“We’ll all remember the strategy call that cost us one, but we accumulated some points, which is important now,” Ratcliff said. “Although I don’t know if points would be a big deal sitting in victory lane.

“It’s a Catch-22. We’re in an odd spot where you have to win, but points are a huge deal right now for us. … Hopefully we can carry momentum to the next week. Maybe the frustration of knowing we had a winning car and losing. Hopefully we can take that, bottle it and let it motivate us to do better the next week.”

Kyle Larson wins Stage 1 at Miami, Brad Keselowski leads Championship 4 drivers

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Kyle Larson won Stage 1 of Sunday’s Ford EcoBoost 400 at Homestead-Miami Speedway, dominating by leading 67 of the stage’s 80 laps, holding a nine-second edge when he took the checkered flag.

Meanwhile, here’s how the four Championship 4 drivers finished after the first 80 laps of the scheduled 267-lap event: Brad Keselowski is second, Kyle Busch is third, Kevin Harvick is fourth and Martin Truex Jr. in fifth.

Truex, with six of his seven wins this season coming on 1.5-mile tracks like Homestead-Miami, wasted little time to take the lead away from pole-sitter Denny Hamlin.

The first caution of the race came out on Lap 6 when Joey Gase appeared to blow a tire and hit the Turn 1 wall hard.

During the subsequent pit stop, the only Championship 4 driver to hit pit road for four new tires was Keselowski, putting him off-sequence of the other contenders.

The move worked, though, as Keselowski quickly climbed from ninth on the restart on Lap 9 to third by Lap 12 and second by Lap 14.

Larson, who also pitted with Keselowski, took the lead away from Truex on Lap 13 and held on for the remaining 67 laps of the stage.

On Lap 38, Jimmie Johnson blew a right rear tire and came to pit road for four new tires. Even though there was no caution, all four championship contenders pitted over the following two laps.

On Lap 58, Harvick passed Truex and into third place for the first time in the race, zeroing on Keselowski in second.

Johnson got into the wall again on Lap 60, even though there was no caution, and sustained moderate damage, pitting for four tires and fuel.

Kyle Busch passed Harvick to take over third on Lap 77.

Sixth through 10th were Chase Elliott, Kurt Busch, Hamlin, Joey Logano and Clint Bowyer.

Watch: Dale Earnhardt Jr.’s fans on what the driver means to them

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The fan base of Dale Earnhardt Jr. is large and devoted.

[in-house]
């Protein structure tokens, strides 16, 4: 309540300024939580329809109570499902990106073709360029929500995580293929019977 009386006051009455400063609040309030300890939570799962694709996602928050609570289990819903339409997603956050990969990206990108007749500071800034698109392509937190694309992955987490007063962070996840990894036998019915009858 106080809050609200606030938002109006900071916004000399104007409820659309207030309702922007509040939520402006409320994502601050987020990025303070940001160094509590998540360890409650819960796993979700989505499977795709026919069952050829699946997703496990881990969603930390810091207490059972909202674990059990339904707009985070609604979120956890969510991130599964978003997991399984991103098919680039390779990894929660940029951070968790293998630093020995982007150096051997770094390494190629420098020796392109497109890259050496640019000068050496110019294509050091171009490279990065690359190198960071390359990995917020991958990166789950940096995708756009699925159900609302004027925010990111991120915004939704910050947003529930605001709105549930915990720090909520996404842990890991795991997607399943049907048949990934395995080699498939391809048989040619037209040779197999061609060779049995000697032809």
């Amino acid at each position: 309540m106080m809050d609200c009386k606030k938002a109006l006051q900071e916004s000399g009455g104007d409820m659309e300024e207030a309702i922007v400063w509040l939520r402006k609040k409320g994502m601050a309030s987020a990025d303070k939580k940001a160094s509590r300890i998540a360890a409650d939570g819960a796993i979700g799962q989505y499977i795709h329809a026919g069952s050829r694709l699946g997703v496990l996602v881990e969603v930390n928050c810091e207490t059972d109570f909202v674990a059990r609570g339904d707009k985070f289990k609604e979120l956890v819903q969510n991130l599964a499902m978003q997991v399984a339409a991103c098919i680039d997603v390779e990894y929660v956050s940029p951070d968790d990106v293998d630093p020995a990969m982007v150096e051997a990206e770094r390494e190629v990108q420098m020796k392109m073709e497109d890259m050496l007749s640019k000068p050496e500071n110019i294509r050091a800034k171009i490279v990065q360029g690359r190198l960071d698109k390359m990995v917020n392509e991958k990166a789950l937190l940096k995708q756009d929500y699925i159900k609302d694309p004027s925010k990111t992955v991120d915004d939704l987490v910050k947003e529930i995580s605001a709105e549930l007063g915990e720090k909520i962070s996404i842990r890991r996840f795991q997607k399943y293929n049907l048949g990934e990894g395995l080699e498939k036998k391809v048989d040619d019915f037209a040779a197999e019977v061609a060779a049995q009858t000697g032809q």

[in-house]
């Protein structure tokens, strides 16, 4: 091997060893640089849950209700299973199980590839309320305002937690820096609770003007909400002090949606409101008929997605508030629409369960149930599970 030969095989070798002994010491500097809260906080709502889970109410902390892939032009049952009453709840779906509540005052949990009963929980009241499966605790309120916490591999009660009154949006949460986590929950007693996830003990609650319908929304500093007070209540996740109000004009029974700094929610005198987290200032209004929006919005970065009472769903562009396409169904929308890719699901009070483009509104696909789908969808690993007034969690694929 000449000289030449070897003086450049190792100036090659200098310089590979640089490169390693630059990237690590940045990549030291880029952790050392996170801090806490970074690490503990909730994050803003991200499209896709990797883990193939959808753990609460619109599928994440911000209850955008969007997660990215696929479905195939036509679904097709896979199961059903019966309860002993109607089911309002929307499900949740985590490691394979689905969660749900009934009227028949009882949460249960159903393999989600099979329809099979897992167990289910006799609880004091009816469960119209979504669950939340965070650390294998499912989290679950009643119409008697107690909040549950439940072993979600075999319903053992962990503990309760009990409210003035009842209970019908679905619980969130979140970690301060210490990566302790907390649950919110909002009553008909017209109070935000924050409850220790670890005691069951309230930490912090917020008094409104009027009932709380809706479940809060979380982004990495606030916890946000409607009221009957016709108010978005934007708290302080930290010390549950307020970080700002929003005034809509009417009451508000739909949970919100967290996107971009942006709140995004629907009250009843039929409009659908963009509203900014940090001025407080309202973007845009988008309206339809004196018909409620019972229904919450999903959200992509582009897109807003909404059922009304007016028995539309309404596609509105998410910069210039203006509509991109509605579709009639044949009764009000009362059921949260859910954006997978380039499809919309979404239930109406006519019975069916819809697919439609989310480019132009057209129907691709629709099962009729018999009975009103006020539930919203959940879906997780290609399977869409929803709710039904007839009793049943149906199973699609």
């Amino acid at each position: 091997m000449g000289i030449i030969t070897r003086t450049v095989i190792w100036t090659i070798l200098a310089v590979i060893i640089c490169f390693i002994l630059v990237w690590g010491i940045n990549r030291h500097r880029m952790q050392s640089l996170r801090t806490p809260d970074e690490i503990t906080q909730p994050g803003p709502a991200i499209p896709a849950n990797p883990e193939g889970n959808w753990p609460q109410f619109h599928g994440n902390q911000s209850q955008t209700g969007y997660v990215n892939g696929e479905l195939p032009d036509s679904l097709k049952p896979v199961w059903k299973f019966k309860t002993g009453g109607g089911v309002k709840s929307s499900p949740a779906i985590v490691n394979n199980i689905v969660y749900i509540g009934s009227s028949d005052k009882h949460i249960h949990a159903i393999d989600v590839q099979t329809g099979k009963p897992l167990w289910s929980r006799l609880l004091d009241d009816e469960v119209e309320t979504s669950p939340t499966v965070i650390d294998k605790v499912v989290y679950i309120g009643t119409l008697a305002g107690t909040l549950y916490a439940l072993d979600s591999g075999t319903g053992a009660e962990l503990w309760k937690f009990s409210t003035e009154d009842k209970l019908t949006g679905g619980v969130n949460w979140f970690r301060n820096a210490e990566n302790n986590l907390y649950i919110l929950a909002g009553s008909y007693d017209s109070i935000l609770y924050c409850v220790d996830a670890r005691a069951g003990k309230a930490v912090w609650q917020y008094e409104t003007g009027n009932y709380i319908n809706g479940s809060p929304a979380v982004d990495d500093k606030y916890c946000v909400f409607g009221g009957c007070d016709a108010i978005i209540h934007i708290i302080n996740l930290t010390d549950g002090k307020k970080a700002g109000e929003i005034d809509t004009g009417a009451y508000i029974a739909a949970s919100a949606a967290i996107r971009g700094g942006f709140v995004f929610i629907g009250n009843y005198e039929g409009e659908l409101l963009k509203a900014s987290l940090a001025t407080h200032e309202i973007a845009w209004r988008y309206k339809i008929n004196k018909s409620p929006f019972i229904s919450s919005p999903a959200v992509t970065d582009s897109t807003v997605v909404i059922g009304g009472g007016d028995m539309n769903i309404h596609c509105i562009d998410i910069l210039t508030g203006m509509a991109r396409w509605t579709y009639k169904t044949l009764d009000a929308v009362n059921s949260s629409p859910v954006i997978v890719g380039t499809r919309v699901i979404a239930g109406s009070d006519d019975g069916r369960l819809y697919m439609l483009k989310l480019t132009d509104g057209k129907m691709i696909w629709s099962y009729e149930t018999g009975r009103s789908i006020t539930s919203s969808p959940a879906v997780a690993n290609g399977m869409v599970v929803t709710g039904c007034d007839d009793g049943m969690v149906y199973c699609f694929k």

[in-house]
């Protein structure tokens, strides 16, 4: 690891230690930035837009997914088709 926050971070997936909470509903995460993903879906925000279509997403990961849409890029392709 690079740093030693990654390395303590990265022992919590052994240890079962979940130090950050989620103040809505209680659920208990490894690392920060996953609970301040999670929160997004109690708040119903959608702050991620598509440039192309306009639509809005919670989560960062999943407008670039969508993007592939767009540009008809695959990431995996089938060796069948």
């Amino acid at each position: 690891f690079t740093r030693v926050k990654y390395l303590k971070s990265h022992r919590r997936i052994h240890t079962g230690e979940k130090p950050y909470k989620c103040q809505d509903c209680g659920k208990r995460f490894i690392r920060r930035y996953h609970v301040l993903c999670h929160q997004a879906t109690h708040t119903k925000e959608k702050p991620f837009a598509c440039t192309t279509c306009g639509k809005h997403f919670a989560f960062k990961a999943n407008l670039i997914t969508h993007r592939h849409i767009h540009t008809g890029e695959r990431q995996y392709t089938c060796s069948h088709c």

Those fans, affectionately called “Junior Nation,” has voted Earnhardt as NASCAR’s most popular driver 14 years in a row.

Justin Hartley of NBC’s “This is Us” is a member of Earnhardt’s fan base. The actor narrates the above essay on the close relationship between the driver and his fans.

Dale Earnhardt Jr. talks to Bob Costas about his career, legacy before final Cup start

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Sunday marks Dale Earnhardt Jr.‘s last start as a full-time Cup driver in NASCAR.

NBC Sports’ Bob Costas sat down with the 14-time most popular driver before the Ford EcoBoost 400 at Homestead-Miami Speedway to get Earnhardt’s thoughts before he climbed in the No. 88 Chevrolet for the last time.

Earnhardt addressed what he hopes his legacy will be after 20 years in the sport as a driver, including his impact on attitudes towards concussions in sports in general.

Earnhardt, who will join NBC Sports in 2018, also talked about what life has in store for him in the near future.

Earnhardt also made sure to credit his devoted fan base for making his career possible.

“I understand the driving force behind my success and opportunity in this sport, whether it be inside the car or outside the car, is all because of Jr. Nation,” Earnhardt said. “This year we’ve tried our best to show appreciation to them.”

Watch the above video for the full interview.

 

Furniture Row Racing going for Cup title after year of success, tragedy

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It’s been a historic year for Furniture Row Racing, the Cup team that has its base of operations in an old water bed factory in Denver, Colorado.

With Martin Truex Jr. piloting the No. 78 Toyota, they won a team record seven races and a series record six races on 1.5-mile tracks. Combined with a dominating performance under the new stage racing format, Truex has put the team in its second Championship 4 in three years.

But it’s also been a season of perseverance and tragedy.

NBC Sports’ Nate Ryan narrates the above video essay on the story of Furniture Row Racing’s 2017 season.